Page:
Remember, in order for your expert opinions to be admissible at trial, your underlying methodology must be robust enough to withstand a Daubert challenge and scrutiny by the court.  It is essential your expert report clearly conveys that your methodology is reliable—generally speaking, it is accepted within your field or profession or can be objectively validated, and your methodology is relevant—and that it is closely related to both the facts and your conclusions or opinions.  When drafting your report, review both FRE 702 and the Daubert factors, and find a way to describe your work in terms of those criteria.  Judges look for straightforward comparisons between an expert’s work and the admissibility criteria on which they rely in determining whether to admit their testimony.

The Facts or Data

You are required to identify the materials you considered and/or relied upon in forming your opinions.  You need to include enough information to allow the opposing side to obtain those materials or request them from you.  For example, include the Bates number and date for discovery documents, the full reference for publications, or the title and the date of any site visits, interviews, investigations, or examinations.  You can provide this information by attaching a separate list at the end of your expert report.  Alternatively, you can embed citations or footnotes directly into the body of your report.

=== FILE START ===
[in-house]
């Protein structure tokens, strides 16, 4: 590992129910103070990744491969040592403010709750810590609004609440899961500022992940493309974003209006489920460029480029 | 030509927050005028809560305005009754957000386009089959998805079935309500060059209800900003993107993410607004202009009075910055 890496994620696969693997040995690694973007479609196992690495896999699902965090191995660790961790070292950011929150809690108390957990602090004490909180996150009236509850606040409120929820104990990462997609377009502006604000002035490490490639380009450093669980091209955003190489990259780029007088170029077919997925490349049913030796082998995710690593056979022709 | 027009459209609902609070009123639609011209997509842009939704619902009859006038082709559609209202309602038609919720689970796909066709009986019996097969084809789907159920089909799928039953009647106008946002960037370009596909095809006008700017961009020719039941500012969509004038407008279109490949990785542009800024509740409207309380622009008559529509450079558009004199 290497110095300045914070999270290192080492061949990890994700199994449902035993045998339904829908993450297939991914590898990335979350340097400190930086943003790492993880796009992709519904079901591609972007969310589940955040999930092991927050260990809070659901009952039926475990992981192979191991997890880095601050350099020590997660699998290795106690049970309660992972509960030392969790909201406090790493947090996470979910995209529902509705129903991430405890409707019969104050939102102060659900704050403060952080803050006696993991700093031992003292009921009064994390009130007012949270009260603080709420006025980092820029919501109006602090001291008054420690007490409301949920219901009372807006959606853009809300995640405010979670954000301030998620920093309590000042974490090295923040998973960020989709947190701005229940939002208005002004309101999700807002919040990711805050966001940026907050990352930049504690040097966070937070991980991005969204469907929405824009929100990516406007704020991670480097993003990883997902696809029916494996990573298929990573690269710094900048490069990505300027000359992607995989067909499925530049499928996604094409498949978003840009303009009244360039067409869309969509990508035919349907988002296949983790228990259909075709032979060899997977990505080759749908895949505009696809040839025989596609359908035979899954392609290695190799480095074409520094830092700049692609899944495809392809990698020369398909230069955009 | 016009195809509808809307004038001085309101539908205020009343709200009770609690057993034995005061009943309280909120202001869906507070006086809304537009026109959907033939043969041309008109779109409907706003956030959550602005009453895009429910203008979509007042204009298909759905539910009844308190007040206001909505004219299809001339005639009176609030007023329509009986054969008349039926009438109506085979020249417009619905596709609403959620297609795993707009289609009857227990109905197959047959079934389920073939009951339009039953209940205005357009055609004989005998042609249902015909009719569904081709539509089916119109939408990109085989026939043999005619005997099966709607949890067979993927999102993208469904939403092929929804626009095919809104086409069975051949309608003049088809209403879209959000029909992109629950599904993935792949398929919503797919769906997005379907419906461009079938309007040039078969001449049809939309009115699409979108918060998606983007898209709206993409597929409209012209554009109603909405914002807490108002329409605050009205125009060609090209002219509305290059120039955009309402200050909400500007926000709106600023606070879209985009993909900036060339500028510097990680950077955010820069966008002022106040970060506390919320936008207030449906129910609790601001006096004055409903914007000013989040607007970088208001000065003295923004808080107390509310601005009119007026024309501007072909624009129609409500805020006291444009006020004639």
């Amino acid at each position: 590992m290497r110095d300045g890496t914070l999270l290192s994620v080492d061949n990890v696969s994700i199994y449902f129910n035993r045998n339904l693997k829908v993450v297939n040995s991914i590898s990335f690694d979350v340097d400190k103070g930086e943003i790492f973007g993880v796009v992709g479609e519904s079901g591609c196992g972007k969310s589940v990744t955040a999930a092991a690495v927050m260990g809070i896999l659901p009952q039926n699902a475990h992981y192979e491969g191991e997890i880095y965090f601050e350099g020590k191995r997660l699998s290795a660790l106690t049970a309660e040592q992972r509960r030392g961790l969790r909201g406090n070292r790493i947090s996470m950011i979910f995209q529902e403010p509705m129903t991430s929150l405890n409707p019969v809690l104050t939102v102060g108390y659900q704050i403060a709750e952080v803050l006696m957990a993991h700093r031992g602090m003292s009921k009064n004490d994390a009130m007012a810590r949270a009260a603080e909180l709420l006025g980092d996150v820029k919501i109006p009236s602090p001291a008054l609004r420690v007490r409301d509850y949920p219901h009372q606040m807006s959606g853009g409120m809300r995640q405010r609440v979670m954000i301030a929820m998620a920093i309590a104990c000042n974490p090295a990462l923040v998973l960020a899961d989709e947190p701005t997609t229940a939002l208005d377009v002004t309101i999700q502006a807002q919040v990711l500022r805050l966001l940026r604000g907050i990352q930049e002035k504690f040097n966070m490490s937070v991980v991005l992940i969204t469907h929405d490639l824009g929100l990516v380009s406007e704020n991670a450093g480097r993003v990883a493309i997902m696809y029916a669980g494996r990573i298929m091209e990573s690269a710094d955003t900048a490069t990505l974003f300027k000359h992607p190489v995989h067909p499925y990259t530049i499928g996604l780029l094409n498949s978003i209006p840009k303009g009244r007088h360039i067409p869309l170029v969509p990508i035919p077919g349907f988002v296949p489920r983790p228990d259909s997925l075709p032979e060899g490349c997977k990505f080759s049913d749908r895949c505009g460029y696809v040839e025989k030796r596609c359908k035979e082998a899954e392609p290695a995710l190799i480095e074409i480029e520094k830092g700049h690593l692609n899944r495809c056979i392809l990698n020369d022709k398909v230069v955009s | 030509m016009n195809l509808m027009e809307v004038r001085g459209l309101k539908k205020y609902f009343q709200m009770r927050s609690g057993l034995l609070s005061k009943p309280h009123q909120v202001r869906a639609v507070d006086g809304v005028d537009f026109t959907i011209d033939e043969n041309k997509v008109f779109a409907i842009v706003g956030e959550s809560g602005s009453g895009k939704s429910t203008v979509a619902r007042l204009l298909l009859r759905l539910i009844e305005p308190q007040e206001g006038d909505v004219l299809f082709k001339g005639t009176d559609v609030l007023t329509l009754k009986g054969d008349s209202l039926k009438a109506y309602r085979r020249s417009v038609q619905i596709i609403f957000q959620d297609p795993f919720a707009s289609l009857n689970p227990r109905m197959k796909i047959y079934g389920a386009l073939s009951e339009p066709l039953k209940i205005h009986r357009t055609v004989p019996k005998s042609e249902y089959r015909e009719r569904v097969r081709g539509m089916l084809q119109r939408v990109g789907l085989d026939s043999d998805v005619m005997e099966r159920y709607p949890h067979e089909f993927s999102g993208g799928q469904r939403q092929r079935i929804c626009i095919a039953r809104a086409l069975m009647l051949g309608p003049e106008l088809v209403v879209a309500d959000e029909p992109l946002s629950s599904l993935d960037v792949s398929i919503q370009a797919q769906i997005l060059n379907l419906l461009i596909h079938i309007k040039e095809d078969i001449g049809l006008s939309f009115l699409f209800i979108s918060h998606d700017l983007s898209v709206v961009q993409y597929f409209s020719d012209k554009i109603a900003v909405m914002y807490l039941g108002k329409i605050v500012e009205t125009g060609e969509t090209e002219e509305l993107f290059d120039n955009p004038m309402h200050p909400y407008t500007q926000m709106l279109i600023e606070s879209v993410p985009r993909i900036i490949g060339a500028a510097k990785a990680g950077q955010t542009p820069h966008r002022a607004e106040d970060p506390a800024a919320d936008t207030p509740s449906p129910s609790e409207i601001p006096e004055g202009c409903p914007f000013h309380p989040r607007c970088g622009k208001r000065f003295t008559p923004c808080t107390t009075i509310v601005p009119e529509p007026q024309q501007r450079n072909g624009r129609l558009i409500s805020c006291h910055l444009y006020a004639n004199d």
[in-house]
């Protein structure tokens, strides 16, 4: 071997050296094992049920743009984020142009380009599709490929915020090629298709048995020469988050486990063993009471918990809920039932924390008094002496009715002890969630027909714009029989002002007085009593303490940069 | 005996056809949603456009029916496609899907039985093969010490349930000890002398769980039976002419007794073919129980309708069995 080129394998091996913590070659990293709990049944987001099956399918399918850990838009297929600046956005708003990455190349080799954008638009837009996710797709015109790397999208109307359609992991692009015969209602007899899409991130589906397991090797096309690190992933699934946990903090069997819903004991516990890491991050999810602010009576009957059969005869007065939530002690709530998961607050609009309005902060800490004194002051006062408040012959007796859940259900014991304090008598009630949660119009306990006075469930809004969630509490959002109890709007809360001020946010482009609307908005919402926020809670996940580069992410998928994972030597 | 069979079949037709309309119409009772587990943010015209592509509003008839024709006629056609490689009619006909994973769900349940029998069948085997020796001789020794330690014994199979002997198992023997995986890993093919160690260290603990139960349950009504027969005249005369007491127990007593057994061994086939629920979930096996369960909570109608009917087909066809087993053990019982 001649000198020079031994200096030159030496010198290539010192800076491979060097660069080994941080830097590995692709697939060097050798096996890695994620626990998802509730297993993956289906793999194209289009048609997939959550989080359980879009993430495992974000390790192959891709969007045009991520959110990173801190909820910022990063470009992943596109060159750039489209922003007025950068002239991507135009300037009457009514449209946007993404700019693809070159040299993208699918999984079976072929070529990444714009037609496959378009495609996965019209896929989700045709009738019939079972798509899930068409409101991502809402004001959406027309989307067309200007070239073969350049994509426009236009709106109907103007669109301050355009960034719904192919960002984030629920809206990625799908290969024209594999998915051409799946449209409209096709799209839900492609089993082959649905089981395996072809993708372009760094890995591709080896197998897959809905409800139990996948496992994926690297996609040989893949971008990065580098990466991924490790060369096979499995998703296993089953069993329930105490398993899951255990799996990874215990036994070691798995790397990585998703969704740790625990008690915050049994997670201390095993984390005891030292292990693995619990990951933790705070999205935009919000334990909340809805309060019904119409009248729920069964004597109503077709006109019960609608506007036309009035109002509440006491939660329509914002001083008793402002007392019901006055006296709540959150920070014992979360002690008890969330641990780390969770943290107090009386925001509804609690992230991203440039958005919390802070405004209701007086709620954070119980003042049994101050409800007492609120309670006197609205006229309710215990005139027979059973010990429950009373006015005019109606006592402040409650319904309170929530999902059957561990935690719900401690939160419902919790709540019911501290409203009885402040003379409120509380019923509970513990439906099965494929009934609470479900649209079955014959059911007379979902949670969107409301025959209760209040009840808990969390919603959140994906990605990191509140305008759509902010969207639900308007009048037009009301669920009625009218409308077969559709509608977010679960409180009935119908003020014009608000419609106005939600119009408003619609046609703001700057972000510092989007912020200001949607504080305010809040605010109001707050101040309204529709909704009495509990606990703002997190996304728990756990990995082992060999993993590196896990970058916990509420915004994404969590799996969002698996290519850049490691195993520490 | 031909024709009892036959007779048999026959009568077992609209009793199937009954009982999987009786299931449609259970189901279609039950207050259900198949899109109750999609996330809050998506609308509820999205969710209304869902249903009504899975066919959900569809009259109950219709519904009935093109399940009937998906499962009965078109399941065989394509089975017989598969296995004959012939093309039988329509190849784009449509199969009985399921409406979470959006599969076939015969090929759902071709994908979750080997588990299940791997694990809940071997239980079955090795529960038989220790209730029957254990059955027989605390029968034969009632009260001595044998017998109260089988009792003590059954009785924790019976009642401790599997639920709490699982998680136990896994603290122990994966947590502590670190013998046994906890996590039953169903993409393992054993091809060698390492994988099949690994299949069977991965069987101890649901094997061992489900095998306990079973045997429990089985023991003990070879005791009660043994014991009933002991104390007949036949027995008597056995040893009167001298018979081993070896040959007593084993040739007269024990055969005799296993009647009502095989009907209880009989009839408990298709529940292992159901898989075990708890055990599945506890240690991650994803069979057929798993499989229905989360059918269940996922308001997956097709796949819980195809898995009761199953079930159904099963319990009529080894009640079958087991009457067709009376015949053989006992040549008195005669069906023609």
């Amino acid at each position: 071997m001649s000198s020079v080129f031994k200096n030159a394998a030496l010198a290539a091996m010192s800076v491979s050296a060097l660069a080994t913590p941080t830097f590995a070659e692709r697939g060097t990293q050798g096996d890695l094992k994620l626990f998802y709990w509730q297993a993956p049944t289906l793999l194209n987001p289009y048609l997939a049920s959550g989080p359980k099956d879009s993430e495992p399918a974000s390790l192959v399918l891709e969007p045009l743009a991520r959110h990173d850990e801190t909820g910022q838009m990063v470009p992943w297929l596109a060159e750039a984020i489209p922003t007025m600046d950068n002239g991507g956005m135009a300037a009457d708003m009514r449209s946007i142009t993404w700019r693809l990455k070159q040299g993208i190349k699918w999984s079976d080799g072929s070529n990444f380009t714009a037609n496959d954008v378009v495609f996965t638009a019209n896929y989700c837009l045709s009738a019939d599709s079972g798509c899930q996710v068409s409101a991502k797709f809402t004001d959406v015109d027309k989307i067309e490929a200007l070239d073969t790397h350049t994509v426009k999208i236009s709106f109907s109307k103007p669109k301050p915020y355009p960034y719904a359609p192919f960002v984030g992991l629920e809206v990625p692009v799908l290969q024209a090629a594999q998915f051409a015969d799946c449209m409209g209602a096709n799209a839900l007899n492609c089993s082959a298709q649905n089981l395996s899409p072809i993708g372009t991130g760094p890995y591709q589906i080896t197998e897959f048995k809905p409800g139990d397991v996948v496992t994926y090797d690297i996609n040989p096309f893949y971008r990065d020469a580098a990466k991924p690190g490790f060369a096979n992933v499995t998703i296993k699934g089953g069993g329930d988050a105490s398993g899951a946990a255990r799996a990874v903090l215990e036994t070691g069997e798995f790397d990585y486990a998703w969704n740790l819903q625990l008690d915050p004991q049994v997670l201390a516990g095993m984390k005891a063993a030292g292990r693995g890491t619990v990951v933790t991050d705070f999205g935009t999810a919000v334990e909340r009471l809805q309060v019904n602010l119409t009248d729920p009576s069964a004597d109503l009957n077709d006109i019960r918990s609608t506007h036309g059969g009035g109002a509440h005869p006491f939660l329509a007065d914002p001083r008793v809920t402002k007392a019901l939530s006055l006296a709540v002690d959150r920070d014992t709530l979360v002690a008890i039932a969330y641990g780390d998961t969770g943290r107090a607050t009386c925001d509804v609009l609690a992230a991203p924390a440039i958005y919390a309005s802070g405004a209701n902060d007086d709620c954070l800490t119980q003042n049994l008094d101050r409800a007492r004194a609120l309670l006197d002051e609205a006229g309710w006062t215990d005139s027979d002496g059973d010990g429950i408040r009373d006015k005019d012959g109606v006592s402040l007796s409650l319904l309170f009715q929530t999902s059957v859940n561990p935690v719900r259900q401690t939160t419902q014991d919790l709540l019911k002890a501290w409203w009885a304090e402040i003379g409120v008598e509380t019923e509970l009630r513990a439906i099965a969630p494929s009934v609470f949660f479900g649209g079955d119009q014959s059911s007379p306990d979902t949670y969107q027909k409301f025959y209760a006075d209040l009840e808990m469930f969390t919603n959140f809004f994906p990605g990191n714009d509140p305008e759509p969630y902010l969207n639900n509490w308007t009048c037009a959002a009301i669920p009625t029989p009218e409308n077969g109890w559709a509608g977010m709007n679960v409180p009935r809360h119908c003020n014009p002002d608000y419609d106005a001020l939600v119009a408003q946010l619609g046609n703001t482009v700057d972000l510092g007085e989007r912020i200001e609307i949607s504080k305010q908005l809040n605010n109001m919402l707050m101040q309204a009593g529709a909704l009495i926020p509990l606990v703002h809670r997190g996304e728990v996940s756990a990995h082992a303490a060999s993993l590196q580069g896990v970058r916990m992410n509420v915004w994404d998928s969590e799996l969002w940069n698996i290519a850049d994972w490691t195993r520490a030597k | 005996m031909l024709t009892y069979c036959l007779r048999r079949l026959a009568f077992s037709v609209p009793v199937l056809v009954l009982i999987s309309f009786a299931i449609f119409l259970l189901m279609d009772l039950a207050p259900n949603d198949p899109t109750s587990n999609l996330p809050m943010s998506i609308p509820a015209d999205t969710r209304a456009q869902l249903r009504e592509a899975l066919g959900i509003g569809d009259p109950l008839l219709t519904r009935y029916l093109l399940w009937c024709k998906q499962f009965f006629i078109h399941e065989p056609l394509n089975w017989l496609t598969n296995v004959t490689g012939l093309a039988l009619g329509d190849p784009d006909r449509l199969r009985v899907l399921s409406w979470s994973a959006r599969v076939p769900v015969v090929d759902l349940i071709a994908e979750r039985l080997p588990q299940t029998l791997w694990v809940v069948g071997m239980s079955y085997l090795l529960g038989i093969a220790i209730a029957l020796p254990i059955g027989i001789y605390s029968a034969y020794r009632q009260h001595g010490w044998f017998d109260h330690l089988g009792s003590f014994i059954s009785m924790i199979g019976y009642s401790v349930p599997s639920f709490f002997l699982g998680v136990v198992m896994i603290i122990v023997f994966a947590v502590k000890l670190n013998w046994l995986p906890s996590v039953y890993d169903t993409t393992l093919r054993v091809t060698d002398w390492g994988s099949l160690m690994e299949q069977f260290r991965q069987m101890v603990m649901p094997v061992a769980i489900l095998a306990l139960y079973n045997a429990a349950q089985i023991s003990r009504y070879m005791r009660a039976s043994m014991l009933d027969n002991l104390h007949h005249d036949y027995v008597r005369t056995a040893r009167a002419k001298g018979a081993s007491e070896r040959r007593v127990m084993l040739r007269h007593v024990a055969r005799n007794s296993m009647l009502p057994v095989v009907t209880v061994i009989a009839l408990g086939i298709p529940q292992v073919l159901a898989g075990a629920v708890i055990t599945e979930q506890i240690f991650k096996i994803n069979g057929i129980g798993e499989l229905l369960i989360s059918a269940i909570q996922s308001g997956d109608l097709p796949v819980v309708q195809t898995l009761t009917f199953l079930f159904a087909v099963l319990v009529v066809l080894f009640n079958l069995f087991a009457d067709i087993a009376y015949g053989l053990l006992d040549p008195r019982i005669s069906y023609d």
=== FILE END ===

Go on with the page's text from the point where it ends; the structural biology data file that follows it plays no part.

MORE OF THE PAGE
From a Daubert perspective, some courts consider an expert’s choice of data or facts when evaluating the reliability of expert testimony, even though the Daubert court explicitly indicated the underlying data is not supposed to be evaluated by the court.  Therefore, clearly explain your approach for selecting the data on which you relied.  For example, if there were facts or data you considered and discounted, you will want to explain the reason for not relying on that information to show you did not “cherry pick” the data in support of your side’s arguments.  Maybe the information was not supported by any other sources, or maybe there was contradictory evidence that had more credibility, or maybe there were gaps in the data.